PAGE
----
WHEN STUDIES CONFOUND

Since January, major government studies and reports in prominent medical journals have overturned some long-held assumptions about health and diet, questioning the effectiveness of low-fat diets for preventing heart disease among women; the usefulness of vitamin D and calcium supplements; and the benefits of glucosamine and chondroitin for arthritis sufferers. In March, The Wall Street Journal published

Since January, major government studies and reports in prominent medical journals have overturned some long-held assumptions about health and diet, questioning the effectiveness of low-fat diets for preventing heart disease among women; the usefulness of vitamin D and calcium supplements; and the benefits of glucosamine and chondroitin for arthritis sufferers. In March, The Wall Street Journal published a feature titled "The Case Against Vitamins," which cited "a troubling body of research ... beginning to suggest that vitamin supplements may be doing more harm than good."

Conflicting data are nothing new to the scientific community. But they usually stayed within professional boundaries until an overwhelming consensus could be reached. The difference today is that easy access to instant information, and the sheer multitude of competing media outlets, make almost any study, no matter how preliminary or inconclusive, immediately part of the public domain.

"The media coverage of recent studies has certainly created some confusion with customers," said Allison Beadle, nutritionist for H-E-B Central Market, the Austin, Texas-based retailer.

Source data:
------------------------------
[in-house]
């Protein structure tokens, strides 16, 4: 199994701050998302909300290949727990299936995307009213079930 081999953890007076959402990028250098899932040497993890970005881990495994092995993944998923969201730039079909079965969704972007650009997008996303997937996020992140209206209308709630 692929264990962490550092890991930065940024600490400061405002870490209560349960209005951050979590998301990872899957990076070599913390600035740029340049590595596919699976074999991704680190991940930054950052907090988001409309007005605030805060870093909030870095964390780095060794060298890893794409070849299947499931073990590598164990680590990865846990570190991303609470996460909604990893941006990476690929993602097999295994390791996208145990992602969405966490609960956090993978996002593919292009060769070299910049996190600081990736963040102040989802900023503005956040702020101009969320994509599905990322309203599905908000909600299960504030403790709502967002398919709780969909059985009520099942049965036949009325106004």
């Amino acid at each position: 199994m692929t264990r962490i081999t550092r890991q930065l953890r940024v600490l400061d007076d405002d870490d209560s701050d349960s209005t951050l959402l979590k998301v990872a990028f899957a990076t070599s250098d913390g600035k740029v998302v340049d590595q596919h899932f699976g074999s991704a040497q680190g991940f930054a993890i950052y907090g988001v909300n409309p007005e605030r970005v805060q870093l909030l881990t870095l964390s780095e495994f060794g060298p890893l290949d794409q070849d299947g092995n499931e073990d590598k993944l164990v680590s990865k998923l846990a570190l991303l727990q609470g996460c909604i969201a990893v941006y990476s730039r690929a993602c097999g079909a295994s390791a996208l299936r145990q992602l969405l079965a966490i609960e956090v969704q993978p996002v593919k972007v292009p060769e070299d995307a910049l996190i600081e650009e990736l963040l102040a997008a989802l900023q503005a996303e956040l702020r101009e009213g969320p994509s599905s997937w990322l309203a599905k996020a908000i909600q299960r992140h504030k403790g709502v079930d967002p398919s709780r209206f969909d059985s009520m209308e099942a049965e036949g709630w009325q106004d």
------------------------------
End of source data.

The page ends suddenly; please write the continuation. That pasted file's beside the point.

Very large studies like the federal government's Women's Health Initiative - which most recently produced the low-fat, vitamin D and calcium reports - really make a splash when they come out. And, unlike smaller bodies of research, these juggernauts do have the power to recalibrate professional opinions. For their part, supermarket nutritionists say news reports challenging long-held nutritional assumptions provide them with an opportunity to help puzzled shoppers digest all of the new information.

"It seems like almost every week there is either a new study, a new book or a new article that has a new slant on the way we ought or ought not to eat," Beadle said. This is simply due to the fact that consumers are hungry for information and solutions, and the media, publishers, authors and writers know this. So what do they do? They create a product."

Nutritionists consistently say that people would be better off maintaining their weight and getting their daily doses of vitamins through a diet rich in foods like fruits, vegetables and healthful fats. They fear these varying, contradictory news reports can certainly generate unpredictability in the supplement aisle, and possibly even distract consumers from those core messages about healthful eating.